Thanks for your time.

Who Watches The Watchmen? And Who Really Still Gives a Damn?

Or -- "Disappointingly clean thoughts from other people's comments sections!"

Ok, so that final Filth essay still needs some work, and I was going to avoid talking about Watchmen -- The Movie! but I seem to have spent a good thousand words publicly thinking about the film already so fuck it.

David Fiore posted a short piece praising two of the more controversial aspects of the Watchmen movie: the casting of Ozymandias and the altered ending.

Here's what I had to say in response:
Hmmmm... not sure I can agree with you on the ending of the movie Dave. I mean, it is more politically interesting than the book's finale (just!), but like you say, Watchmen was never worth reading for the politics.

To me, the "clean", bloodless nature of the movie’s finale contrasted a little too harshly with the hyped-up, 300-esque gore of the preceding action sequences, throwing the whole story's momentum into reverse.

The comic's Veidt definitely is "a ranting lunatic with a squid bomb", but that works in context because I think he's supposed to look stupid and terrifying at the end of the story. I've never felt like his scheme was supposed to be plausible -- quite the opposite in fact. I think it’s supposed to look like a desperate, temporary fix that ended a lot of lives, a reality that the opening splash pages of issue #12 just plain won’t let you escape. (Dave Gibbons, you are a hero – never forget it!)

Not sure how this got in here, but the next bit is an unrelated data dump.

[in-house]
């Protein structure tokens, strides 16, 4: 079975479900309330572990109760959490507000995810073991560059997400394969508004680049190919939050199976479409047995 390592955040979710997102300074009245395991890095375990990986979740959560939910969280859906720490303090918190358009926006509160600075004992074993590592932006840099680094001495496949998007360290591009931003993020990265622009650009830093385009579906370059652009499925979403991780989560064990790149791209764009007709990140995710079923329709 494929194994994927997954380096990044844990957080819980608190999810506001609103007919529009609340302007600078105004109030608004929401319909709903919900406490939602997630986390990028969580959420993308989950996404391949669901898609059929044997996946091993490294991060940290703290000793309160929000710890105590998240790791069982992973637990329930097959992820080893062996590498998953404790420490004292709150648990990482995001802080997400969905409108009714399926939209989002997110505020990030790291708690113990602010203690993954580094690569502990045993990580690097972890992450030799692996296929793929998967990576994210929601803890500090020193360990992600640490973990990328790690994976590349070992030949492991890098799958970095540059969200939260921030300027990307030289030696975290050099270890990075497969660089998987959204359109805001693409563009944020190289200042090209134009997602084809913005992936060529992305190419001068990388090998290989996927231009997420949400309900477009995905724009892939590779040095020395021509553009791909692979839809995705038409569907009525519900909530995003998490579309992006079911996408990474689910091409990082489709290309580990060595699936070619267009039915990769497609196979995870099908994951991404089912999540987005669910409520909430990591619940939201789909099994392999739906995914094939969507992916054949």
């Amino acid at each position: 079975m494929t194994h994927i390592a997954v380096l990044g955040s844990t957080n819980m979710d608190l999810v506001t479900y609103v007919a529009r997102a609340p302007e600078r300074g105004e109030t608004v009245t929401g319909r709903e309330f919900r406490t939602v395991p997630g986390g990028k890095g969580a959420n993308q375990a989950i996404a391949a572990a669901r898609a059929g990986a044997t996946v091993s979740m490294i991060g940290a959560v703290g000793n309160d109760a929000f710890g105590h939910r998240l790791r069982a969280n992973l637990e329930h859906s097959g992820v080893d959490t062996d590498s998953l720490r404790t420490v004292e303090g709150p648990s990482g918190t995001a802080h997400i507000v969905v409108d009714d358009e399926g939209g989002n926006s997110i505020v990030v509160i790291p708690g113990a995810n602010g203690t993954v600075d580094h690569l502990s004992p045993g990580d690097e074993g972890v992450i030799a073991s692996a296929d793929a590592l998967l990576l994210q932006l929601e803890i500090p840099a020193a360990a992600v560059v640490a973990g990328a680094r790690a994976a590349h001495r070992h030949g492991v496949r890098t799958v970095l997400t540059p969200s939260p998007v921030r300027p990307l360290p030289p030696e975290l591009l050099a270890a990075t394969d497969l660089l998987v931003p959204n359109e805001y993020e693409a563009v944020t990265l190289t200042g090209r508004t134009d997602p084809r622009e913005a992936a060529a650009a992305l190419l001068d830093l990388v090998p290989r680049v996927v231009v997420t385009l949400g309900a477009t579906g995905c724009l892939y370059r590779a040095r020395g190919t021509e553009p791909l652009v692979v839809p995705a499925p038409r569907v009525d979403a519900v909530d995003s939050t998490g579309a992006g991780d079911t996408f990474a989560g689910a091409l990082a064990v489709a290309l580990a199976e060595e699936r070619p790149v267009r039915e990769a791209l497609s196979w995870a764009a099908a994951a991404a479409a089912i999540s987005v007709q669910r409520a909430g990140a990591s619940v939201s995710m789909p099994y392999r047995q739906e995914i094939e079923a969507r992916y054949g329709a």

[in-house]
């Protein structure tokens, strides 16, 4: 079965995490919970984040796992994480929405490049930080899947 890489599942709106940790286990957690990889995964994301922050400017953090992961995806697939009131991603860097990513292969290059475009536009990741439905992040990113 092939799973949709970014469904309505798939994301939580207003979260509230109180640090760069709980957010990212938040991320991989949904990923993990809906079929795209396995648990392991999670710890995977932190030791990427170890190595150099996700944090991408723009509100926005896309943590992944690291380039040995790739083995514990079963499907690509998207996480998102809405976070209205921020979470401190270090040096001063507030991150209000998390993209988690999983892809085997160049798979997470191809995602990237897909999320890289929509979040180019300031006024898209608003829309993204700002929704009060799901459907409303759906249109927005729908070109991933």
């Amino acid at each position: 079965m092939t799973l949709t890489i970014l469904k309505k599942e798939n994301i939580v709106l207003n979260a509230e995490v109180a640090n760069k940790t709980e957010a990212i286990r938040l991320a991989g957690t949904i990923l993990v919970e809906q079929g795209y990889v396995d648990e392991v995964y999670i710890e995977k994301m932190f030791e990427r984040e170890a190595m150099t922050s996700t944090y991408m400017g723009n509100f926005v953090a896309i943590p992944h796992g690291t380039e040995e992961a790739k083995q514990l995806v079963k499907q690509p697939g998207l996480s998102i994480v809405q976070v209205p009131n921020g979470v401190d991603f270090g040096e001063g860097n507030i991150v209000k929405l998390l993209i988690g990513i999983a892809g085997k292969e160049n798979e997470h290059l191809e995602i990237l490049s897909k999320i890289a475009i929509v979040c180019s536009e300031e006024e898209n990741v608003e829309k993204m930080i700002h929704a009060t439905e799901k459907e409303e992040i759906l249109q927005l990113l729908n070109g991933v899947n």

Like the big blue guy says, “Nothing ever ends”. Or, hey, like the fetish model says in the movie, but whatever.

Taken this way, the comic is very firmly on the side of the minor, human characters + Dan & Laurie. Its formal intricacies are more than just displays of cleverness – they’re there to generate a sort of ornate, preposterously intricate soap-opera framework in which all of these little lives are connected and all of them matter. It’s an invitation to see the potentially kinder end of Dr Manhattan’s perceptive spectrum, where human life is so damned unlikely that you have to form an interest, even an attachment to it.